May 4, 2009
Brown Community Health Scholars Named
Scholarship to Address Health Disparities in Baltimore
The Johns Hopkins Bloomberg School of Public Health has named two doctoral candidates as recipients of the C. Sylvia and Eddie C. Brown Community Health Scholarships. The award provides tuition, a living stipend for up to five years of study and a research grant of $10,000. This year’s recipients plan to focus their work on public health issues associated with obesity.
The Brown Community Health Scholarship was established in 2007 by philanthropists C. Sylvia and Eddie C. Brown to train leaders committed to eliminating health disparities in Baltimore. Sylvia Brown has served on the Bloomberg School’s Health Advisory Board since 2004. Eddie Brown is the founder of Brown Capital Management.
“Sylvia and Eddie Brown are helping the School make a significant contribution to the Baltimore community,” said Michael J. Klag, MD, MPH, dean of the Bloomberg School of Public Health. “If we want to improve the health of the people living in East Baltimore and similar communities nationwide, we need leaders who are trained in the most effective public health approaches—designed and proven to eliminate health disparities. The Brown Scholars Program is doing just that.”
2009 Brown Scholars
Michelle Taylor comes to the Bloomberg School from the Memphis Children’s Clinic where she has served as a pediatrician and community leader. As a doctor, she loves helping children and families stay healthy. Taylor says she began seeing an increase in the numbers of patients who at a remarkably young age were at risk of developing deadly diseases associated with obesity. Now Taylor believes she can best improve the health of urban children and their families with the skills she will gain in her PhD program in the Department of Population, Family and Reproductive Health at the Johns Hopkins Bloomberg School of Public Health.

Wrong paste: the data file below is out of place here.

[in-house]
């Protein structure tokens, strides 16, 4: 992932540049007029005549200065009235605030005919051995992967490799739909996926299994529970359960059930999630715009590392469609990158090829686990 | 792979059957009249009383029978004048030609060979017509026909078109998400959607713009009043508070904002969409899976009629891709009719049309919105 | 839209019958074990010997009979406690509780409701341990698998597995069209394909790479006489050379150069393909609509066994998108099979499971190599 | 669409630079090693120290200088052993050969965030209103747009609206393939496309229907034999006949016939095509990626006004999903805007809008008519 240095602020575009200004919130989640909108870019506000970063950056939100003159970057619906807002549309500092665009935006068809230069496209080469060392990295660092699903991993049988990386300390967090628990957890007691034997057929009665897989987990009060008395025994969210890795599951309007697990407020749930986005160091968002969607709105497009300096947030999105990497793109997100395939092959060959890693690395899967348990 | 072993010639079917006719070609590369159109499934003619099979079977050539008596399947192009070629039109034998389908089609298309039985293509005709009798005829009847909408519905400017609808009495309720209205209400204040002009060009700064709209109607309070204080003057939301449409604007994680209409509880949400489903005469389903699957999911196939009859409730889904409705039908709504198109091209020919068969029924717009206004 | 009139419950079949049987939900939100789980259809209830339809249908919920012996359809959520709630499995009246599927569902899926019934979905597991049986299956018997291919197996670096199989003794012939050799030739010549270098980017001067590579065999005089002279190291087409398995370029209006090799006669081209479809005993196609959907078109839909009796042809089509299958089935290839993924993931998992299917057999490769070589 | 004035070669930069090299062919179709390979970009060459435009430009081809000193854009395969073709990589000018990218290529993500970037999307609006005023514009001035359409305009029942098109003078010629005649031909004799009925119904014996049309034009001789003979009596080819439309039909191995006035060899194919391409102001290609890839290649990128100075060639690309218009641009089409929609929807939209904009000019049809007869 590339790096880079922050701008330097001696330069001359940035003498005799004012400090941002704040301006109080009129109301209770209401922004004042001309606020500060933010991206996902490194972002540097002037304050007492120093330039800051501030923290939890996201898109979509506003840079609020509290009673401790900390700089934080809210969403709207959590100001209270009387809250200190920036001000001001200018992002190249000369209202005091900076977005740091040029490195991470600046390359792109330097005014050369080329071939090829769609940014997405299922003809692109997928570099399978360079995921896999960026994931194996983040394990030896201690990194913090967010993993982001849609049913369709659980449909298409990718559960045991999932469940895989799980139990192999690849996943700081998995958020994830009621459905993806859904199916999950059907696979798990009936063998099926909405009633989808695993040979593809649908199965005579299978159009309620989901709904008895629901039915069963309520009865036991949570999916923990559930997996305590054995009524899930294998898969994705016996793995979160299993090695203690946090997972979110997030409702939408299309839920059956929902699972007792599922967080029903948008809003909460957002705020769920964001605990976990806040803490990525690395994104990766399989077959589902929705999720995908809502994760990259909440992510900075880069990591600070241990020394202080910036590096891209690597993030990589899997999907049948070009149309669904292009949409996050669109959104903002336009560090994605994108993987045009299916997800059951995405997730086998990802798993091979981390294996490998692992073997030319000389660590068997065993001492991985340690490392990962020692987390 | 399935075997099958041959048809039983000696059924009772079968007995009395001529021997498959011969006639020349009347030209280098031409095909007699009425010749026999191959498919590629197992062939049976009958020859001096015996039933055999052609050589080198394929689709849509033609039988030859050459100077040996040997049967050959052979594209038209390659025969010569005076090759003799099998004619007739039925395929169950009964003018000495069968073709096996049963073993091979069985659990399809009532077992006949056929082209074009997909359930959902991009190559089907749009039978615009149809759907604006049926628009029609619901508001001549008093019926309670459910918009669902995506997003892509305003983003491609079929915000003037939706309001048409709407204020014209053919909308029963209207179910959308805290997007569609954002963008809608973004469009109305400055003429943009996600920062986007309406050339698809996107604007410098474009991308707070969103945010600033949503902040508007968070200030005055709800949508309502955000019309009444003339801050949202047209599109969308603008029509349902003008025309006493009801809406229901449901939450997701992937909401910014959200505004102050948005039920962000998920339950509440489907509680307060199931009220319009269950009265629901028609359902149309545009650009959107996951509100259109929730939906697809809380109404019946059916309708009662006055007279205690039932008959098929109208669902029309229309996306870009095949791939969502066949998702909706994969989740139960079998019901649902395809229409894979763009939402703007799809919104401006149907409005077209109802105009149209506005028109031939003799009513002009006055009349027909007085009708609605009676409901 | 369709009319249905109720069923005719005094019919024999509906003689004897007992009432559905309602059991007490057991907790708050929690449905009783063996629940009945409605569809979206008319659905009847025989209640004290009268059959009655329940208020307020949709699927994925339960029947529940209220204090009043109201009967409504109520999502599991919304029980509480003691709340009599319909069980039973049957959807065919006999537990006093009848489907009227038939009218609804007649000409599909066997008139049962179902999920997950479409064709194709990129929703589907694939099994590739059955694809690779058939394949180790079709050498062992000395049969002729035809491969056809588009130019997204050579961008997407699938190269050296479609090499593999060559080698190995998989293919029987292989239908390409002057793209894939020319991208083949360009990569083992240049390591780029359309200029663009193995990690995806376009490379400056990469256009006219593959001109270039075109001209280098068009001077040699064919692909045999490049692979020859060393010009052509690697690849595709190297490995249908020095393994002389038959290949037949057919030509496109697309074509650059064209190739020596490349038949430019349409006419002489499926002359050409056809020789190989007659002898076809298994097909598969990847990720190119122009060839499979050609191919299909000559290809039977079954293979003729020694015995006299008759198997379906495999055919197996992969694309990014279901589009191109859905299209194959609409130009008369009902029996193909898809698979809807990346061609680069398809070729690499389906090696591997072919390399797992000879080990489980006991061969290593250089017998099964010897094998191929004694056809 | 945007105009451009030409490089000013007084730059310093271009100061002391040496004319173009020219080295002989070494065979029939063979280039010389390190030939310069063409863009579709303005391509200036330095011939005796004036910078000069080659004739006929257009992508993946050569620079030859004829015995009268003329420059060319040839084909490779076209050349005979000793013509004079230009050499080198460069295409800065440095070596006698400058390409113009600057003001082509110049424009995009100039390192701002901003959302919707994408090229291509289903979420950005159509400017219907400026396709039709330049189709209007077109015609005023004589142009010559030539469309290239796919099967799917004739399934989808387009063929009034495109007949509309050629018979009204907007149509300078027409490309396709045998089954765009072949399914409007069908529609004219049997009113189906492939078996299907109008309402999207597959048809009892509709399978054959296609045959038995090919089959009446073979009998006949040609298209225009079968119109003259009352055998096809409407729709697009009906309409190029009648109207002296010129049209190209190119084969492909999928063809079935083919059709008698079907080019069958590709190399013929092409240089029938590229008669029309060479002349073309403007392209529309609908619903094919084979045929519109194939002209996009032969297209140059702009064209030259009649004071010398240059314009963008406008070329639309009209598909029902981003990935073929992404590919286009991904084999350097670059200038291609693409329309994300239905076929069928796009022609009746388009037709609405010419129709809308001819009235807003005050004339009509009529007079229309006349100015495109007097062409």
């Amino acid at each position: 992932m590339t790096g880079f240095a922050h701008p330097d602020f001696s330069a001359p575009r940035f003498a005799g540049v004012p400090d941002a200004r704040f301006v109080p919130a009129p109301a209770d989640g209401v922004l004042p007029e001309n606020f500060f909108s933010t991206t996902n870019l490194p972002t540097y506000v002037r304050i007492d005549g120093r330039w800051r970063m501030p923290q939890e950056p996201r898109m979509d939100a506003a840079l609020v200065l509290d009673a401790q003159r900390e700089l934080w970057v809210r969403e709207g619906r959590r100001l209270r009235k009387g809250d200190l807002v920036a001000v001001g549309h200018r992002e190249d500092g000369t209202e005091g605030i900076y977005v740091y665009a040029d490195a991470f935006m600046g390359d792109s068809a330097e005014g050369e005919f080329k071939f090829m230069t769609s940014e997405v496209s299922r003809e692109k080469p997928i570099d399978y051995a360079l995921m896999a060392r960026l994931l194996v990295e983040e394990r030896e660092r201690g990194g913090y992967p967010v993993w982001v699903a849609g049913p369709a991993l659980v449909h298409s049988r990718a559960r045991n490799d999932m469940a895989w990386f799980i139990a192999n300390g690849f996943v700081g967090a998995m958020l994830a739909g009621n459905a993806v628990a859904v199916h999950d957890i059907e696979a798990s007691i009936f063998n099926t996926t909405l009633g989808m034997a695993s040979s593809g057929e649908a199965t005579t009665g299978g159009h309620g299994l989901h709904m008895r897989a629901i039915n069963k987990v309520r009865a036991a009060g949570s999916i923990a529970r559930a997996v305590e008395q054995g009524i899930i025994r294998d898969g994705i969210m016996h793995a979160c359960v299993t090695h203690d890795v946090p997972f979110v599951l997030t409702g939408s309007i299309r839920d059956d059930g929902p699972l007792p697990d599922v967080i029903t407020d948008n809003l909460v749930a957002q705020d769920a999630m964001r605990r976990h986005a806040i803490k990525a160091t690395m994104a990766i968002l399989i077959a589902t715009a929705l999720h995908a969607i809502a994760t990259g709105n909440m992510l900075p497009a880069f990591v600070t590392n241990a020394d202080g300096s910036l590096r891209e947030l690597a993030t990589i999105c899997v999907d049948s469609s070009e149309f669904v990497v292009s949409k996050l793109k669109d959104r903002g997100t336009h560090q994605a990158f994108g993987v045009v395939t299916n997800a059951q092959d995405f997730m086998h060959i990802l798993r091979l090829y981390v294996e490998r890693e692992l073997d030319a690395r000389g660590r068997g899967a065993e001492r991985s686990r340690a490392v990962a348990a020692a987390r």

Desmond Flagg has worked as a case manager in a welfare-to-work program in New York City since graduating from Columbia University in 2003. His passion to change public policy to improve community health comes from his personal experience. Born in the South to a single mother, Desmond learned first-hand that “being overweight is not merely a result of one’s eating behavior, it is rather the product of an intricate equation involving a variety of variables including education, income, stress, availability of healthful foods and exercise opportunities.” As a Brown Scholar in Community Health, Desmond is determined to improve the policies that affect these variables.
The Bloomberg School’s Health Advisory Board members have generously contributed to the growth of the Brown Scholars program, in recognizing its importance in improving urban public health, and in expanding the opportunities available to students. Their contributions are matched by the School and will augment the School’s effort to support nearly 20 Brown Scholars in Community Health by 2020.Public Affairs media contact for the Johns Hopkins Bloomberg School of Public Health: Natalie Wood-Wright at 410-614-6029 or firstname.lastname@example.org.